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Lawrence Tech wins $800,000 federal grant for military testing

Release Date: October 27, 2008

Southfield, Mich. - Lawrence Technological University has been awarded an $800,000 federal grant for the development and installation of an environmental/loading chamber that will be used to test vehicle armor and armor structural components made of advanced materials in its Center for Innovative Materials Research (CIMR).

This unique new test chamber will enable full- and partial-scale vehicle and composite armor testing under harsh conditions involving salt spray, rain, salt water, solar/UV light, high humidity and sand conditions, in addition to freezing, thawing and dry heat.

Championed by Congressman Sander Levin and supported by U.S. Sens. Carl Levin and Debbie Stabenow, the federal grant for this environmental chamber was included in the military appropriations bill recently signed by President George W. Bush.

"Innovative materials are playing a vital role in the development of military technologies that protect our troops in the field," said Rep. Levin.  "It is important to develop these cutting-edge technologies here in Michigan because of our strong roots in research and development." 

Lawrence Tech has been working on vehicle armor research for several years with the Army Research Laboratory (ARL) and the Army Tank-Automotive Research Development and Engineering Center (TARDEC) in Warren. CIMR, which was dedicated earlier this year, was built with the help of a cooperative research agreement with ARL and close technical and research direction from TARDEC.

The environmental/loading chamber to be completed in 2009 will be 20 feet long, 12 feet wide and 12 feet high. Constructed of insulated blocks, it will sit on an insulated deep foundation and have a steel superstructure to hold a heavy-duty, fatigue-rated actuator, a device built into the roof of the chamber capable of delivering impact blows and repeated forces up to 150,000 lbs. on components being tested.

"The chamber will be able to simulate the ability of vehicle components and building construction components to handle loads in different conditions, from freezing and thawing, dry heat and 100 percent humidity," said University Distinguished Professor Nabil Grace, CIMR director and chair of the Department of Civil Engineering at Lawrence Tech.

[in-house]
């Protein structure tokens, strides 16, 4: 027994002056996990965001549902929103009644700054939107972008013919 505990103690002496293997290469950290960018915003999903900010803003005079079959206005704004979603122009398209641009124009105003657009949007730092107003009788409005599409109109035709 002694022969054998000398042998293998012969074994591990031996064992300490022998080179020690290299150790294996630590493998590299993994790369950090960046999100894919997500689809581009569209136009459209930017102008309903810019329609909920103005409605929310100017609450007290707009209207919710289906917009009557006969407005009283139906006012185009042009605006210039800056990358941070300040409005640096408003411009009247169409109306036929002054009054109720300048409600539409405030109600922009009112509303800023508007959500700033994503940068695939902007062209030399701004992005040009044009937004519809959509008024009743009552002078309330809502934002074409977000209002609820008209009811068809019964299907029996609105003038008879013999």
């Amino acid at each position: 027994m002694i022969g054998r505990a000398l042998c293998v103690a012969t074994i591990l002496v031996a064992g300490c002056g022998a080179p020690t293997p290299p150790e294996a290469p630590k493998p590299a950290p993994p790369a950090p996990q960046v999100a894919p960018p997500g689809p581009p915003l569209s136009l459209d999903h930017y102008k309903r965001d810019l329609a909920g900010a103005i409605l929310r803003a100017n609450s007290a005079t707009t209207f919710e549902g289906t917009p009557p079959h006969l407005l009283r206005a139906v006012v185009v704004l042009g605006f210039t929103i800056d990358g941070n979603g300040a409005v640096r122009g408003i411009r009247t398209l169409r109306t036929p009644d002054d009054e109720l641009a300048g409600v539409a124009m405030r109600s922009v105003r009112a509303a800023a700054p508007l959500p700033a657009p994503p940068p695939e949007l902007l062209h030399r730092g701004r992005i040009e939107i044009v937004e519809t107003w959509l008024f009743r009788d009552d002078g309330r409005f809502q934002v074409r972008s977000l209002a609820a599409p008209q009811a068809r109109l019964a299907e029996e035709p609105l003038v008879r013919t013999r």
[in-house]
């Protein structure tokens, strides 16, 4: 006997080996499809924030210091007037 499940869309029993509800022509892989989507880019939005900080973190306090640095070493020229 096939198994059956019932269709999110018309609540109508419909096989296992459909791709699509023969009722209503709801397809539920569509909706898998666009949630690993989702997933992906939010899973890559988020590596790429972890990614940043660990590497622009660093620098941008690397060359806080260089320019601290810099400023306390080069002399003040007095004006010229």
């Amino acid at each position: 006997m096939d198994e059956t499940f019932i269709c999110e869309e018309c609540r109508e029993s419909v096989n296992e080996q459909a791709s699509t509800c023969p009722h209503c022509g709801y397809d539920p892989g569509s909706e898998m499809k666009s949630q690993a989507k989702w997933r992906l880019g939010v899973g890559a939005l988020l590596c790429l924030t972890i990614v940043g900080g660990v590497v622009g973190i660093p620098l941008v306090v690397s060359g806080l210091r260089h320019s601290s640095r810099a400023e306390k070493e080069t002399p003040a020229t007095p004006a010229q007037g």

The environmental/loading chamber will be built to military testing standards, which are more rigorous than industry standards.

"This latest investment will allow us to test materials under a wide range of simulated climate conditions," said Lawrence Tech President Lewis N. Walker. "This important work should help develop better ways to protect our troops and their vehicles, and we anticipate that there may be additional commercial and consumer applications that can help diversify and expand Michigan's economy."

The environmental/loading chamber will complete Grace's plan for four major research components in CIMR. The research facility can test highway bridge components up to 100 feet long for various types of stress under both static and repeated loads up to 1 million pounds of force. A fire/loading chamber installed in 2007 can reach temperatures of 2300 degrees Fahrenheit for testing structural components. Equipment for nanotechnology testing was installed earlier this year.

Lawrence Technological University,, offers over 80 undergraduate, master's and doctoral degree programs in Colleges of Architecture and Design, Arts and Sciences, Engineering and Management. Founded in 1932, the 4,500-student, private university pioneered evening classes 75 years ago, and today has a growing number of weekend and online programs. Lawrence Tech's 102-acre campus is in Southfield, with education centers in Lansing, Livonia, Clinton Township, Traverse City and Petoskey. Lawrence Tech also offers programs with partner universities in Canada, Europe, the Middle East and Asia.